Reese, Gail (1946–)
Reese, Gail (1946–)
American modern dancer. Born Aug 13, 1946, in Queens, NY.
Made professional debut in Cleo Quitman's concert troupe, then danced with Talley Beatty's company where she was acclaimed for The Road of the Phoebe Snow and Come and Get the Beauty of It Hot; danced with Alvin Ailey Dance Theater in New York City, performing in his A Lark Ascending (1972), Mary Lou's Mass, and Blues Suite, among others.
"Reese, Gail (1946–)." Dictionary of Women Worldwide: 25,000 Women Through the Ages. . Encyclopedia.com. (April 18, 2019). https://www.encyclopedia.com/women/dictionaries-thesauruses-pictures-and-press-releases/reese-gail-1946
"Reese, Gail (1946–)." Dictionary of Women Worldwide: 25,000 Women Through the Ages. . Retrieved April 18, 2019 from Encyclopedia.com: https://www.encyclopedia.com/women/dictionaries-thesauruses-pictures-and-press-releases/reese-gail-1946
Encyclopedia.com gives you the ability to cite reference entries and articles according to common styles from the Modern Language Association (MLA), The Chicago Manual of Style, and the American Psychological Association (APA).
Within the “Cite this article” tool, pick a style to see how all available information looks when formatted according to that style. Then, copy and paste the text into your bibliography or works cited list.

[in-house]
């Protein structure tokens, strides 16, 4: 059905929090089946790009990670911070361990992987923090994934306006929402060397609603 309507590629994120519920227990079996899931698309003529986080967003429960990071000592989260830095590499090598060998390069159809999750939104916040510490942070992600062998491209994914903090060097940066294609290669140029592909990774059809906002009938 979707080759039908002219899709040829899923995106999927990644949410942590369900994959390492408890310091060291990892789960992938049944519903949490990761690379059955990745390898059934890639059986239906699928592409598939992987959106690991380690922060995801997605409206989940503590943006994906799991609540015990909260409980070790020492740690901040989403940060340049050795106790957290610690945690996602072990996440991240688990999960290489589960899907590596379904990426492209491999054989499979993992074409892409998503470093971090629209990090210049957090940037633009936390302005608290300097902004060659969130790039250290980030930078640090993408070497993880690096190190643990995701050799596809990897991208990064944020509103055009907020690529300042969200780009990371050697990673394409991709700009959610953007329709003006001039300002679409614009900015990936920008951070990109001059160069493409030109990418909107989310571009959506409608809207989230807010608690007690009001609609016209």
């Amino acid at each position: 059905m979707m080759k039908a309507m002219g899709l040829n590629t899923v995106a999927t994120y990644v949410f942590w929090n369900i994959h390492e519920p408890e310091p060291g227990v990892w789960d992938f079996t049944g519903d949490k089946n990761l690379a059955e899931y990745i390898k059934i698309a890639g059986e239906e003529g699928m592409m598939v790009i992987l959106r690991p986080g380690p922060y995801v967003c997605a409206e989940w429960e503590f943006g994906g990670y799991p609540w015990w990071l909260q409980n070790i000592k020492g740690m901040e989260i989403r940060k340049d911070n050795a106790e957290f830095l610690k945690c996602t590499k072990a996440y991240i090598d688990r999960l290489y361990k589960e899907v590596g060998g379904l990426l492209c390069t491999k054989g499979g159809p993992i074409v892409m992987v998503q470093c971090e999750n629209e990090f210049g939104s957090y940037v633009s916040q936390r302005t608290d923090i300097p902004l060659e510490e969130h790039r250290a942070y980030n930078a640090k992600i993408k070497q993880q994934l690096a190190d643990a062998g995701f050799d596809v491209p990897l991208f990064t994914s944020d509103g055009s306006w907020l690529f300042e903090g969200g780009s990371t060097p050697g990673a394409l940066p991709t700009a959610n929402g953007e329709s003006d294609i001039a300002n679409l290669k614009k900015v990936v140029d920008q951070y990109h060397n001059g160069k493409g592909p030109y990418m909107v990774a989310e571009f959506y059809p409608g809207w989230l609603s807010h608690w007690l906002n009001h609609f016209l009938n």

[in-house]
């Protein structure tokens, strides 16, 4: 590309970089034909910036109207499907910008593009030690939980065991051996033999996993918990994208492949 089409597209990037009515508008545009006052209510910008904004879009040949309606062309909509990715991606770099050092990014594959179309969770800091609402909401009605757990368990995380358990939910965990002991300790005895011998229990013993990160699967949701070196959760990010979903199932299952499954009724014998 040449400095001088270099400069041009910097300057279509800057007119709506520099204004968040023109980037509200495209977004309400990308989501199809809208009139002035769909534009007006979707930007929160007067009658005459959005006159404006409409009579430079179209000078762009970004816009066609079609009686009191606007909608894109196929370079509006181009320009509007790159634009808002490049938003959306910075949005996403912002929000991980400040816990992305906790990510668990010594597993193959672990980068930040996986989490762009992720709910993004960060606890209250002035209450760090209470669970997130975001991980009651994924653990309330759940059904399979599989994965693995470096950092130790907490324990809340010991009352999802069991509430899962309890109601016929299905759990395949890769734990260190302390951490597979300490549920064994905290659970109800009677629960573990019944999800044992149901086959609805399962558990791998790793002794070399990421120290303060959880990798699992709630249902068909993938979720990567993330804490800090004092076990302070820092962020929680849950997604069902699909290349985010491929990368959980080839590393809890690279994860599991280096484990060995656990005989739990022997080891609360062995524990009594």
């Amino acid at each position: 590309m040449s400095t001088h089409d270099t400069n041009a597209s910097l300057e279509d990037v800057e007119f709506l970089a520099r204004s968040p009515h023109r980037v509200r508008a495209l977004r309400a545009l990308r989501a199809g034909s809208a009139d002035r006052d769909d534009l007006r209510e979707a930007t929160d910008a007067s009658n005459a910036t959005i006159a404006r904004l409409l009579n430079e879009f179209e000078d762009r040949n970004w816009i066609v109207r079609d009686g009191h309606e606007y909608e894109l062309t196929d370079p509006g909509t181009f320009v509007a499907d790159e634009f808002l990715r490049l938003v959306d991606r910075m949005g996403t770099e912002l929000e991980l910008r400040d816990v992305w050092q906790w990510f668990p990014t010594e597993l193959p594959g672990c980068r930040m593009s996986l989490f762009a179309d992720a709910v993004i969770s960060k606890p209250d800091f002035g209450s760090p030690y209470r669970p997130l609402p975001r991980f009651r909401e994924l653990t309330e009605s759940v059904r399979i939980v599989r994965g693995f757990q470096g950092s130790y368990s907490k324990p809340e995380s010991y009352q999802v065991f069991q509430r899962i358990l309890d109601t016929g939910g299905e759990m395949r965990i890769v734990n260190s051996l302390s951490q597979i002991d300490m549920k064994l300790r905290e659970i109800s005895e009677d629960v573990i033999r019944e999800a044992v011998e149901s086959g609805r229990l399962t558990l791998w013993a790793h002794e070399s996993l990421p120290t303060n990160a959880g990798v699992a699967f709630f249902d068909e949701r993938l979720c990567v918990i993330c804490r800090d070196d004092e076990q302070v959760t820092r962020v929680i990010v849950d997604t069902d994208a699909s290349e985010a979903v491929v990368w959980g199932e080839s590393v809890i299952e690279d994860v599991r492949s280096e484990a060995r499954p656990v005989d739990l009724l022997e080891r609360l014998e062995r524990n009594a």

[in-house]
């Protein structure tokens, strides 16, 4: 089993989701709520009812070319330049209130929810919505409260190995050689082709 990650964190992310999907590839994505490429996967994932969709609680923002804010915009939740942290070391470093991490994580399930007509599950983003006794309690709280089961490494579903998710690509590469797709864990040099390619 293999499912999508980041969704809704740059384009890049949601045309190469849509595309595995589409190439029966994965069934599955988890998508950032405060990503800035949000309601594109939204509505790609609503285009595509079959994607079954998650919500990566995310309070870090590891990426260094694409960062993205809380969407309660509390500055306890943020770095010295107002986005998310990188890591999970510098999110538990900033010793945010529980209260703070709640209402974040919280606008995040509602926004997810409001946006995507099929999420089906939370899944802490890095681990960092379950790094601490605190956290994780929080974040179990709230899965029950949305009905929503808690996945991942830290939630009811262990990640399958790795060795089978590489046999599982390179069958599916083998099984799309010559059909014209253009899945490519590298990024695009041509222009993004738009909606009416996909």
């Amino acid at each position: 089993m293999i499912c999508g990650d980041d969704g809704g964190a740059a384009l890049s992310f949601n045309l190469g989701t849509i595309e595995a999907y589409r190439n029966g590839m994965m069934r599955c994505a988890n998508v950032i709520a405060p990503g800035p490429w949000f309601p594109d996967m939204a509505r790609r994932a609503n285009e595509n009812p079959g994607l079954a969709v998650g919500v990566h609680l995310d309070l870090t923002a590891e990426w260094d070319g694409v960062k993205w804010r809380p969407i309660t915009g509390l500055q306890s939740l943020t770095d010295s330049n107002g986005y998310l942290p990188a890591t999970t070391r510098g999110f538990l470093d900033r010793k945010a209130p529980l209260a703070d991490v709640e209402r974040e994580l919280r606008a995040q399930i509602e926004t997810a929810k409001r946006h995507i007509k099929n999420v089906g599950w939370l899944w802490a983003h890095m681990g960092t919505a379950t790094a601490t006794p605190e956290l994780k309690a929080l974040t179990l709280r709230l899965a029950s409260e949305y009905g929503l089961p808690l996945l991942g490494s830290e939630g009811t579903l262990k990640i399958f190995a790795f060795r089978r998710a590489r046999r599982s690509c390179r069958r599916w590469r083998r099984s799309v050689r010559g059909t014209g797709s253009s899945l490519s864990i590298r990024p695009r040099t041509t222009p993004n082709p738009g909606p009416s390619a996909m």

Because each style has its own formatting nuances that evolve over time and not all information is available for every reference entry or article, Encyclopedia.com cannot guarantee each citation it generates. Therefore, it’s best to use Encyclopedia.com citations as a starting point before checking the style against your school or publication’s requirements and the most-recent information available at these sites:
Modern Language Association
The Chicago Manual of Style
American Psychological Association
- Most online reference entries and articles do not have page numbers. Therefore, that information is unavailable for most Encyclopedia.com content. However, the date of retrieval is often important. Refer to each style’s convention regarding the best way to format page numbers and retrieval dates.
- In addition to the MLA, Chicago, and APA styles, your school, university, publication, or institution may have its own requirements for citations. Therefore, be sure to refer to those guidelines when editing your bibliography or works cited list.